Today's 1.7% rally in stocks took the S&P 500 back to flat on the week, after a somewhat disappointing start to earnings season. Today's earnings from financial heavyweights J.P. Morgan Chase (JPM 36.07, +2.03) and Wells Fargo (WFC 33.91, +1.06) provided a boost to the financial sector, which was the strongest sector in the market. While today's results were taken as a positive, there have been several warnings in the tech sector and lackluster results from the majority of other companies that have reported thus far.
Looking more closely at today's earnings, J.P. Morgan reported its highly anticipated second quarter results, and gave additional details on the highly-publicized 'London Whale' trade. The loss from the trade is approximately $5.8 billion year-to-date, and statements that the trade has been largely unwound soothed some fears. Overall results would be viewed as 'noisy' given the number of one-time items that included the CIO loss, DVAs, reserve builds, and litigation expense. The underlying performance of the Investment Bank unit and Housing was a positive for the firm, and has helped shares recover. Wells Fargo posted numbers that were slightly better than consensus as housing helped provide a solid quarter for the bank in a difficult environment.
Aside from the big bank earnings, this morning's data showed PPI run at a hotter than expected 0.1% month over month clip and a Michigan Sentiment number that fell short of estimates with a 72.0 print. The equity market saw no reaction to the negative sentiment reading.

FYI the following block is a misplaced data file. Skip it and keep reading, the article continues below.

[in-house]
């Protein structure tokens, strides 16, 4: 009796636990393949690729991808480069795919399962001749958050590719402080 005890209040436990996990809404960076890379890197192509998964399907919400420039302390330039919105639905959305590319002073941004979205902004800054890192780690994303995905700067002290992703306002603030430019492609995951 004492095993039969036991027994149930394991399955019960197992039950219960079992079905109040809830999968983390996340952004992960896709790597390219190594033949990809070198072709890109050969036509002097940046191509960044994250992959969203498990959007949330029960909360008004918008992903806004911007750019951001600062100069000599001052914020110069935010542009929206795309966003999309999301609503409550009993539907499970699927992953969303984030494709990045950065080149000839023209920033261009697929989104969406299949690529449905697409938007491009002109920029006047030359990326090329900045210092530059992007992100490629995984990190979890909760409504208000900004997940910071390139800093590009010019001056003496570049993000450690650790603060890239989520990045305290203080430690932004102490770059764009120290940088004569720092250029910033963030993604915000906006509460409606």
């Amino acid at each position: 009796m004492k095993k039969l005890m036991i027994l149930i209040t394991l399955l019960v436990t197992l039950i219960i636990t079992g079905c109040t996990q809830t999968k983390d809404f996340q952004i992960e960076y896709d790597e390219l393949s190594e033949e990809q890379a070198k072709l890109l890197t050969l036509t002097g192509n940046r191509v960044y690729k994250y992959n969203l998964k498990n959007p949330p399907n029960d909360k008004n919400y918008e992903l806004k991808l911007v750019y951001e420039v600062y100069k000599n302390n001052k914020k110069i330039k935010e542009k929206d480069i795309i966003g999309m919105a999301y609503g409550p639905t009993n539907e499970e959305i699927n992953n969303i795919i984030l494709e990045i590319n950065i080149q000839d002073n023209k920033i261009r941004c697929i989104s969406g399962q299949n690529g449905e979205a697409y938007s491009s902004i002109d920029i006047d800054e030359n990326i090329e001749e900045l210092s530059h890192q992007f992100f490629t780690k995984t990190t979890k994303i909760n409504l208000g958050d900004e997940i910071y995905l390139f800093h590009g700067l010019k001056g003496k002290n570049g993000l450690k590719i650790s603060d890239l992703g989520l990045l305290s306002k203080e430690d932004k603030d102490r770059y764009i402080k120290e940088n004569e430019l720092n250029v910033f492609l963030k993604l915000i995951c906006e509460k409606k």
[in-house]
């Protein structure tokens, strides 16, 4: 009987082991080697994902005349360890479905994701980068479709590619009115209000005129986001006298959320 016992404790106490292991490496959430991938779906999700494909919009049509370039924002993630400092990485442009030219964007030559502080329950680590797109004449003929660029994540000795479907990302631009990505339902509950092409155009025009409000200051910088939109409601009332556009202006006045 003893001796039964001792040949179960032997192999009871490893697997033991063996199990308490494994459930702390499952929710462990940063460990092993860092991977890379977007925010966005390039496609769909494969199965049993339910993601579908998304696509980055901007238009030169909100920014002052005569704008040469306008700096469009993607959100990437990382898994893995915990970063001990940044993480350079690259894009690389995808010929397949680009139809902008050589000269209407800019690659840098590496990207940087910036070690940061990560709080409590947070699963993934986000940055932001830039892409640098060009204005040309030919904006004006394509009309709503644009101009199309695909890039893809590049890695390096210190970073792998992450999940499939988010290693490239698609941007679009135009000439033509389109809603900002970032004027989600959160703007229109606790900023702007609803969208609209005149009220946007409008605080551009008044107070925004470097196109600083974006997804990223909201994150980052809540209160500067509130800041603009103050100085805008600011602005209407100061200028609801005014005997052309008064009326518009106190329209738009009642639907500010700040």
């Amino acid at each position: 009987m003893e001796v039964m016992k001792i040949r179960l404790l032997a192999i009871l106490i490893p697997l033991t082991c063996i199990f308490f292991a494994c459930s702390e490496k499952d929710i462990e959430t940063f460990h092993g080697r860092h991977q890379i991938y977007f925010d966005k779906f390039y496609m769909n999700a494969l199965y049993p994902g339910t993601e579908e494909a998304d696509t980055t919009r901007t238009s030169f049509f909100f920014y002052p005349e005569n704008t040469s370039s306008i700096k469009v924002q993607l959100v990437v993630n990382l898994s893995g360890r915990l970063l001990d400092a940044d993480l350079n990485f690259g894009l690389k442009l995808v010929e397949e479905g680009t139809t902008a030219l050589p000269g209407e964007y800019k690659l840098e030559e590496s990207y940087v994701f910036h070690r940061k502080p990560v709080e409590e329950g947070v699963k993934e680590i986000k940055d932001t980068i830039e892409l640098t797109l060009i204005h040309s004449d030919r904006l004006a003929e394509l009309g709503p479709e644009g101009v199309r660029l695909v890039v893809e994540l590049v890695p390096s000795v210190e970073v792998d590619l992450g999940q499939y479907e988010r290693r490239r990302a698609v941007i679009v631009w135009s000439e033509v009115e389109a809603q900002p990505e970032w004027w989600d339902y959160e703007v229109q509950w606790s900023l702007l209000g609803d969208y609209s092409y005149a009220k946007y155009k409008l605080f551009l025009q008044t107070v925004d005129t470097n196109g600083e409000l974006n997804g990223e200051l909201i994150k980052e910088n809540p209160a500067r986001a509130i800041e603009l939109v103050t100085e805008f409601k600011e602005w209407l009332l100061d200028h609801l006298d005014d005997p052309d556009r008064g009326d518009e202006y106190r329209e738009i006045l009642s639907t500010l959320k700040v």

The euro hit multi-year year lows this week, but gained sharply vs. the dollar shortly after today's U.S. equity market open. The euro finished the week at $1.2240. Treasuries have witnessed some light selling on today's return to risk with the 10-yr yield climbing two basis points to 1.50%.
Looking back on the week, Alcoa (AA 8.42, +0.12) kicked off earnings season reporting in-line EPS and better than expected revenue. AA also reaffirmed its forecast for 2012. The S&P finished nearly unchanged on Monday.
On Tuesday, markets closed lower for a fourth consecutive session as a drop of 1.0% saw the Nasdaq pace the decline. Losses accelerated mid-day after Cummins (CMI 88.63, +2.86) announced it expects its full-year revenue outlook for 2012 to match 2011 despite prior guidance suggesting an increase of 10%.
On Wednesday, a late-day rally lifted the S&P 500 into positive territory moments ahead of the close, but the index finished with fractional losses to close lower for a fifth straight session. The FOMC Minutes failed to mention more quantitative easing by the Fed, but suggested ‘further policy stimulus likely would be necessary to promote satisfactory growth,' and that the Fed should study ‘new tools' for easing. The minutes were taken as a disappointment for stocks.
On Thursday, things were quiet ahead of the bank earnings and Chinese GDP data overnight as the S&P fell 0.5% on the day.
Next week, earnings season will dominate the headlines and have a bigger influence on the market. Over 200 companies will report Q2 results, including many Dow components; most of the large cap financials and some major technology bellwethers. Citigroup (C 20.02, -0.02) will kick things off on Monday morning.
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